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Importance of Family Mediation recognised by extension of Government voucher scheme
- AuthorSam Miles
For separating or divorcing couples, making life changing decisions will be part of the process of starting a new life, however this can not always be achieved amicably. Agreeing on arrangements for your children or your financial matters will be difficult and Family Mediation may be the answer to coming to a resolution you are both satisfied with. In April 2021, the Government announced a £1million investment into Family Mediation, recognising the significant benefits of this form of conciliation. In January 2022, the Ministry of Justice put additional funds into the scheme, bringing the total fund to £3million. Sam Miles, Resolution trained Family Mediator, explains more here about the scheme, why we are taking part and how Family Mediation could be the answer you are looking for.
What is the Government Family Mediation Voucher scheme?
Under the scheme initially announced by the Government on 26th March 2021, the Ministry of Justice has been providing contributions of up to £500 per family, to resolve issues relating to children following parental separation. Mediation has been provided by Family Mediation Council Accredited (FMCA) mediators and the fund had the aim to reduce the costs of mediation for at least 2,000 families.
John Taylor, Chair of the Family Mediation Council said in April 2021, “This government investment in mediation is much welcomed by the Family Mediation Council. It will help separated families agree solutions that are best for their children, taking into account what is going to be important for them as they grow up. Family Mediation is a proven cost-effective way to resolve differences following separation. This voucher scheme will make it even more accessible, and will help families resolve issues for themselves, without having to go to Court.”
What is Family Mediation?
One of the most common myths faced by Family Mediators is that Family Mediation is a form of reconciliation between the two parties; however this is not the case. Family Mediation is used as an independent service for after you have made the decision to separate or divorce and to assist you in reaching agreements when you cannot do so yourself. The ending of a relationship will of course bring many challenges and there will be a variety of considerations, such as arrangements for the family home, where your children may live, how the finances will be separated, and much more.
In addition to this initial misconception of Mediation, some may also assume that the only way to reach a final conclusion on these matters is to go to Court and have a Judge make a ruling. Again, this is not the case. Family Mediation, in the majority of cases, is a required step to take before applying to the Courts, with a Mediation Information Assessment Meeting (MIAM) used to determine whether Mediation could be a viable route to reach agreement without the perhaps unnecessary Court application.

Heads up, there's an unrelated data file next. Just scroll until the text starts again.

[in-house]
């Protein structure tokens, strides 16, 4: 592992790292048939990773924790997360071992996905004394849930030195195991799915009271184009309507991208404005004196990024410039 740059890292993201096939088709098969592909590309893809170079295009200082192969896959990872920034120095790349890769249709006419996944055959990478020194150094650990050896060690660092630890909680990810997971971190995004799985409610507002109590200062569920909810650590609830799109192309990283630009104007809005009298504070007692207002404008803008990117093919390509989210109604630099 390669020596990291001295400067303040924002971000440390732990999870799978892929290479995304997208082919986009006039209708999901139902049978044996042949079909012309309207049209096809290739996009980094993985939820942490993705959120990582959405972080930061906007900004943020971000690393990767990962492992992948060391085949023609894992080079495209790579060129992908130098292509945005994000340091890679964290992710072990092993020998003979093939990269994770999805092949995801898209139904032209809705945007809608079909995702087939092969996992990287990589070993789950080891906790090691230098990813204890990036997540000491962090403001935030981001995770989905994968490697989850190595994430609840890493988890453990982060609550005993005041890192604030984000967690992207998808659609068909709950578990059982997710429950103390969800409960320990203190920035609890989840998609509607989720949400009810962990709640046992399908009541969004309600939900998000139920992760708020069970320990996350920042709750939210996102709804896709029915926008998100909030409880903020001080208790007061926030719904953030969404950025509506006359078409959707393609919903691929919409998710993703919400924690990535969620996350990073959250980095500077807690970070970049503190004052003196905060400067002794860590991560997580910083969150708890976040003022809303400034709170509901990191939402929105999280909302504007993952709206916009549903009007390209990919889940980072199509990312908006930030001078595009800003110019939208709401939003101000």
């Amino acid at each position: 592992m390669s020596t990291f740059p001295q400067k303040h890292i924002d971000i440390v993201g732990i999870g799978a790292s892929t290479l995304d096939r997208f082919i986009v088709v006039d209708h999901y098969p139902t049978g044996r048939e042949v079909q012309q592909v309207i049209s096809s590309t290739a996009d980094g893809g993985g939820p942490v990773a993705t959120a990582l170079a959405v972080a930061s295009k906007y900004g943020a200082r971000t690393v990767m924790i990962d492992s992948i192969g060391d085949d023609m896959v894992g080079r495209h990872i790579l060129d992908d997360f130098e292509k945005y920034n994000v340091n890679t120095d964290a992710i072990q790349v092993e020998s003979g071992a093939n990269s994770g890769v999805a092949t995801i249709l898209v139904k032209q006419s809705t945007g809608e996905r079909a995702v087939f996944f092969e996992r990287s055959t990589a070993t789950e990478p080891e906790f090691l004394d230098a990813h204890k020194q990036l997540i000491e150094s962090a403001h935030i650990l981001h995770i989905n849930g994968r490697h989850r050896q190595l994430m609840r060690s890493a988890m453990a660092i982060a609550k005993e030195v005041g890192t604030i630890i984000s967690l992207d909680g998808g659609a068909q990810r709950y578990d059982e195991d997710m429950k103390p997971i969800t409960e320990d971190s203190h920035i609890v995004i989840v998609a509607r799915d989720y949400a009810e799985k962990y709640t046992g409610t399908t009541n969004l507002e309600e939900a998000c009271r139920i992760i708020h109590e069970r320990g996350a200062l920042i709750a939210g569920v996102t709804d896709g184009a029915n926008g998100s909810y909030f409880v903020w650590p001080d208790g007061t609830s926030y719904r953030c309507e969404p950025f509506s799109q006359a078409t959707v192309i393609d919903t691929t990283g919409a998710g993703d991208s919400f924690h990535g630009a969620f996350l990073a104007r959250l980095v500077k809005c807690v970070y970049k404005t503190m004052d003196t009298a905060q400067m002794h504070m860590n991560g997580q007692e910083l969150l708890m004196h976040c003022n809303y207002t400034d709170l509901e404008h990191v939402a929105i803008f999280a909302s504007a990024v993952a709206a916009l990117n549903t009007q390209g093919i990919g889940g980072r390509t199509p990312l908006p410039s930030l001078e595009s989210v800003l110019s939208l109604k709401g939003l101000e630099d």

Several areas of discussion can be agreed in Mediation including, but not limited to, the following:
- Arrangements for your children:
- How they will spend their time with each of you
- Where they will live
- Contact with wider family members
- Financial matters:
- Child maintenance payments
- The sale of any family property
- Pension sharing
- Distribution of any savings or paying off any debts
The success of Family Mediation comes from the very nature of the meetings; each party is allowed the time and space to voice their views with an independent third party in attendance who has been specifically trained to manage the sessions, not taking sides and exploring all options with you both and the consequences of such decisions.
Sam concluded, “We were delighted last year when the scheme was initially announced and that the MoJ has now added to the scheme to support the practice of Family Mediation. We have been offering this as a service for many years and have seen countless times the benefits that far outweigh the stress and costly process of applying to Court. Of course, Mediation won’t be suitable in all cases which the MIAM will determine, but where we are able to assist we strive to reach a conclusion that both parties and any children involved are content and able to move on. The fact that this voucher scheme has been launched will help many families across the country access this service who may not have been able to before.”
To contact Sam to discuss whether Family Mediation may be a possible route for you and your family arrangements, you can call us today on 023 8071 7431 or email email@example.com. Alternatively, you may find the following resources useful:
- My ex is refusing consent to have my child vaccinated - what can I do?
- Can I still attend Family Mediation sessions during lockdown?
- Guide to Family Mediation – the 10 facts you need to know
- How Family Mediation works and the costs
- What is Family Mediation?
- How long does Family Mediation take?
- What happens if my former partner won’t go to Mediation?
- Can I bring someone with me to Family Mediation?
- Do I need a Solicitor for Family Mediation?
- Can I skip Family Mediation and go straight to Court?
This is for information purposes only and is no substitute for, and should not be interpreted as, legal advice. All content was correct at the time of publishing and we cannot be held responsible for any changes that may invalidate this article.